What are the largest charities in the United States? In one of its famous lists, Forbes magazine has listed the 50 largest U.S. charities based on private donations for 2013, the last year that complete figures are available. Donations can be cash, securities or goods.
Not surprisingly, once again United Way led the list with $3.87 billion in donations, though the huge charity saw a slight drop (1.5 percent) from the previous year’s $3.93 billion. Next were the Salvation Army, which had a 10 percent increase, and Feeding America, which saw a 23 percent increase from the year before, moving it up from No. 4 to No. 3 on the list.
Overall, the 50 charities saw a 3 percent increase in donations, which totaled $31 billion overall. Not included in the ranking are government grants, investment returns and fees for services.
The magazine also measured the effectiveness rate or “charitable commitment,” the percentage of donations that were used for the charitable purpose of the organization, as opposed to management, certain overhead expenses and fundraising. The average for all of the top 50 charities was 88 percent. Charities that receive in-kind gifts – goods and services – tend to have higher percentages.
Forbes also looked at fundraising efficiency and found that it averaged 92 percent. Essentially, this means it cost the top 50 charities an average of 8 cents to earn $1 in donations. This percentage can vary widely depending on the type of charity and the fundraising methods necessary.
The following is Forbes’ list of the top 50 charities, based on donations, as well as the percent of donations that were used directly for the nonprofit’s charitable purpose. For more information, go to www.forbes.com/top-charities.
|Charity||Donations||% to Programs|
|1. United Way||$3.87 billion||86%|
|2. Salvation Army||$2.08 billion||82%|
|3. Feeding America||$1.86 billion||98%|
|4. Task Force for Global Health||$1.58 billion||100%|
|5. American National Red Cross||$1.08 billion||90%|
|6. Food for the Poor||$1.02 billion||96%|
|7. Goodwill Industries International||$975 million||88%|
|8. YMCA of the USA||$939 million||85%|
|9. American Cancer Society||$871 million||73%|
|10. St. Jude Children’s Research Hospital||$869 million||74%|
|11. World Vision||$795 million||83%|
|12. Boys & Girls Clubs of America||$766 million||80%|
|13. Catholic Charities USA||$715 million||85%|
|14. Compassion International||$657 million||84%|
|15. AmeriCares Foundation||$620 million||98%|
|16. Habitat for Humanity International||$606 million||84%|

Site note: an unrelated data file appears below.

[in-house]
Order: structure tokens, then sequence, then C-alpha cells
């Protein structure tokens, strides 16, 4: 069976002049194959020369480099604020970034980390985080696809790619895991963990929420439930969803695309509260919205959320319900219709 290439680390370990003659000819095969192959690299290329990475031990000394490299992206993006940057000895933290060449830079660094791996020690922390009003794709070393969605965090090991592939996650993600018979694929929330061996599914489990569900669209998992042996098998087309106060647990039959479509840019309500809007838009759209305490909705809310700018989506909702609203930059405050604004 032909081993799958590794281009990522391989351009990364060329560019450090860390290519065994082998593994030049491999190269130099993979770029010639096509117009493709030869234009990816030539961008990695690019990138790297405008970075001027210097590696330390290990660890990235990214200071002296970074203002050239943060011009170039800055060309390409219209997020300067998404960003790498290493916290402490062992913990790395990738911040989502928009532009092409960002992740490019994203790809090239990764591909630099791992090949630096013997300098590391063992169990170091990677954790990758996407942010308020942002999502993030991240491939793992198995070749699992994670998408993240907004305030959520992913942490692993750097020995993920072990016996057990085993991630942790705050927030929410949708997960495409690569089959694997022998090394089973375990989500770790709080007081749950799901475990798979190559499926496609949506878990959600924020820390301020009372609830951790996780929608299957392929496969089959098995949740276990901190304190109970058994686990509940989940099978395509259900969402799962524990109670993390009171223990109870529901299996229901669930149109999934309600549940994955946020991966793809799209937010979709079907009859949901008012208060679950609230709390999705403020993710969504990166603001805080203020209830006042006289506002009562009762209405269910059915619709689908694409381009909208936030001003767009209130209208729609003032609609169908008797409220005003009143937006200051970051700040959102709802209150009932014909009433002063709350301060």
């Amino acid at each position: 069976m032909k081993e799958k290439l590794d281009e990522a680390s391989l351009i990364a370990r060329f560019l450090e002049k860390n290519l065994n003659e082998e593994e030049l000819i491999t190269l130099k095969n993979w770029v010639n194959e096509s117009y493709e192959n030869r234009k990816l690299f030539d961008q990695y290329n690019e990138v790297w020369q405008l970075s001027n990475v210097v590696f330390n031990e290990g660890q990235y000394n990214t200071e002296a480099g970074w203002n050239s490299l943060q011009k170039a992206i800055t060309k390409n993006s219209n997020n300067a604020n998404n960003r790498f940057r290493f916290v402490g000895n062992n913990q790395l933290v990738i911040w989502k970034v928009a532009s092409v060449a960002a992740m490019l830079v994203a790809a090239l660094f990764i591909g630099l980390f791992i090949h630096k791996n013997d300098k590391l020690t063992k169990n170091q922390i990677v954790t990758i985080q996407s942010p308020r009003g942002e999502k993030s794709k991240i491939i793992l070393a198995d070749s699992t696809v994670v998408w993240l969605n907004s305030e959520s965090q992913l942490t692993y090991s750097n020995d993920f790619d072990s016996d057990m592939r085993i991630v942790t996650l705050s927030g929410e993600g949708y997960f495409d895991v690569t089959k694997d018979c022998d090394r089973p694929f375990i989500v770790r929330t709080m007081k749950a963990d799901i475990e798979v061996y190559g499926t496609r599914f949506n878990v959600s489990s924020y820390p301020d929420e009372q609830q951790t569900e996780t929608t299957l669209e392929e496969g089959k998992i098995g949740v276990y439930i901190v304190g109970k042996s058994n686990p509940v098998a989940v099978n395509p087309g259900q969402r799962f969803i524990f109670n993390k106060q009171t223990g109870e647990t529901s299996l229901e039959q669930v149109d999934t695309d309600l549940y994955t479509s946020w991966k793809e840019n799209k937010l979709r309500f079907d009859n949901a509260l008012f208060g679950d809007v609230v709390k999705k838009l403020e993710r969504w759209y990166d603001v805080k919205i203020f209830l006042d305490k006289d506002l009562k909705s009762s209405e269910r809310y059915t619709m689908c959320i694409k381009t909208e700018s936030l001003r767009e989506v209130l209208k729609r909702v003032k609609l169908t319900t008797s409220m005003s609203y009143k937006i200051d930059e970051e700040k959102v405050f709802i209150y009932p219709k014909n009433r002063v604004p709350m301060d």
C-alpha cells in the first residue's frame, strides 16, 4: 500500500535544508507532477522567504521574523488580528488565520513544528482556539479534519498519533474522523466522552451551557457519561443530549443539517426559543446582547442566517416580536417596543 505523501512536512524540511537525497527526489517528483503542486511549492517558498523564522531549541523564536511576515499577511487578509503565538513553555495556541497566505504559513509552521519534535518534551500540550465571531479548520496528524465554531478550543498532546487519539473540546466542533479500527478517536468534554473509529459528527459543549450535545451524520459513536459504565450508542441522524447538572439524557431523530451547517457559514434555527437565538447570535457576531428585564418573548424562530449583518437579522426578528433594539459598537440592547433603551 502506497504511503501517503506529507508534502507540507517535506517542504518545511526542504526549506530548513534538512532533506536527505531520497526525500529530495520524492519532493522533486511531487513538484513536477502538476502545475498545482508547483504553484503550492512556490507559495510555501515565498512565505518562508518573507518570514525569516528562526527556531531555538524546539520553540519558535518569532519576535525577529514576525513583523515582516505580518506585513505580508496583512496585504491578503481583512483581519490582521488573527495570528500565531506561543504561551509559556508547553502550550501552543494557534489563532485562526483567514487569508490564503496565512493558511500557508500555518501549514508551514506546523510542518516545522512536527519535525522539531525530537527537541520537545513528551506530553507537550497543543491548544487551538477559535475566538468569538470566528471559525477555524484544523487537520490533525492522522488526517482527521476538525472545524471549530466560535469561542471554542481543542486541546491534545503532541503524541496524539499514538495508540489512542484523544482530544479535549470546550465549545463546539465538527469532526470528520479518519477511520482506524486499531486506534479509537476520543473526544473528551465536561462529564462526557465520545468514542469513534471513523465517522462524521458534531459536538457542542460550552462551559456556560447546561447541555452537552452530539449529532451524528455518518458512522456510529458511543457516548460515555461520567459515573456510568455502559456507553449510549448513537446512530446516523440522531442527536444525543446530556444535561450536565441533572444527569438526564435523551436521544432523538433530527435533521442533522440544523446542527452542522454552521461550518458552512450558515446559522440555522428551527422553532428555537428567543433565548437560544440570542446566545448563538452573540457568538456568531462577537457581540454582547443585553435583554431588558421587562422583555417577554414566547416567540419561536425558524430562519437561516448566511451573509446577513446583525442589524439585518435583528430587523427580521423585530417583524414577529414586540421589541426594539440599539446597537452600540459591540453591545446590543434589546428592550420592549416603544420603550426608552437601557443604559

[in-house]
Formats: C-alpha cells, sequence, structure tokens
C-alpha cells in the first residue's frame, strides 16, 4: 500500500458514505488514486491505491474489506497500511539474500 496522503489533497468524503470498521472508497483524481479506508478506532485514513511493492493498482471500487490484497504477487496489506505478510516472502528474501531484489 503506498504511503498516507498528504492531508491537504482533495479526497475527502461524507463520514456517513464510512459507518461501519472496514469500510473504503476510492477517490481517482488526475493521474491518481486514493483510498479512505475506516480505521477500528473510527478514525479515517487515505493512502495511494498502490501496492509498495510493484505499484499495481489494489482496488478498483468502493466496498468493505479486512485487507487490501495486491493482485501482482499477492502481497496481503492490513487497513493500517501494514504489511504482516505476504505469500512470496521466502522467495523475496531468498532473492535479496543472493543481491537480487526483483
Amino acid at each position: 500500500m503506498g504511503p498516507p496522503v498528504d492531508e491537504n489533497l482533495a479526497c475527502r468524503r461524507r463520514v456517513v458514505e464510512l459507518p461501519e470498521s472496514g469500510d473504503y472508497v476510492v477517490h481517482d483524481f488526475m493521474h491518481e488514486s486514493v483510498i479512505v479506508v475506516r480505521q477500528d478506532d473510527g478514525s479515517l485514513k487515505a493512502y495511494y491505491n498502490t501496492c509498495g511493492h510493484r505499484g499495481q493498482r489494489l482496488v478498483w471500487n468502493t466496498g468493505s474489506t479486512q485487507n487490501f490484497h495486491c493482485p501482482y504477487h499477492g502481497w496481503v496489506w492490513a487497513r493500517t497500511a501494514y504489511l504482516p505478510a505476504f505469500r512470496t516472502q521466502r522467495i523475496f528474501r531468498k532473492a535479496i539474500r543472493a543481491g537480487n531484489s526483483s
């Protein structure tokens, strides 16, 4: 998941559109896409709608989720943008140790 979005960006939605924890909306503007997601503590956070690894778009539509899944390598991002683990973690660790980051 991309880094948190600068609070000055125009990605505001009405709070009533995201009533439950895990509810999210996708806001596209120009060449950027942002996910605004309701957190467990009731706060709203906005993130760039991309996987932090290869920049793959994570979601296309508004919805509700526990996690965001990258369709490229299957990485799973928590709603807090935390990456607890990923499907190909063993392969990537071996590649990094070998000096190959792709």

|17. U.S. Fund for UNICEF||$587 million||91%|
|18. Catholic Medical Mission Board||$513 million||98%|
|19. Campus Crusade for Christ||$504 million||84%|
|20. American Heart Association||$502 million||78%|
|21. Nature Conservancy||$500 million||72%|
|22. Save the Children Federation||$455 million||91%|
|23. Direct Relief||$450 million||99%|
|24. Feed the Children||$442 million||89%|
|25. Samaritan’s Purse||$426 million||87%|
|26. Memorial Sloan-Kettering Cancer Center||$389 million||96%|
|27. Lutheran Services in America||$373 million||85%|
|28. Boy Scouts of America||$362 million||87%|
|29. MAP International||$346 million||99%|
|30. Step Up for Students||$332 million||99%|
|31. CARE USA||$320 million||89%|
|32. American Jewish Joint Distribution Committee||$312 million||88%|
|33. Good 360||$310 million||99%|
|34. Mayo Clinic||$310 million||82%|
|35. Leukemia & Lymphoma Society||$279 million||76%|
|36. Project HOPE||$273 million||96%|
|37. Dana-Farber Cancer Institute||$261 million||82%|
|38. Planned Parenthood Federation of America||$315 million||82%|
|39. Metropolitan Museum of Art||$259 million||87%|
|40. Cross International||$257 million||96%|
|41. Operation Blessing International Relief||$255 million||99%|
|42. Make-A-Wish Foundation of America||$253 million||75%|
|43. Population Services International||$251 million||94%|
|44. Alzheimer’s Association||$243 million||77%|
|45. Catholic Relief Services||$244 million||93%|
|46. National Multiple Sclerosis Society||$243 million||77%|
|47. Brother’s Brother Foundation||$243 million||100%|
|48. Chronic Disease Fund||$238 million||92%|
|49. San Francisco Museum of Modern Art||$236 million||81%|
|50. Marine Toys for Tots Foundation||$235 million||97%|
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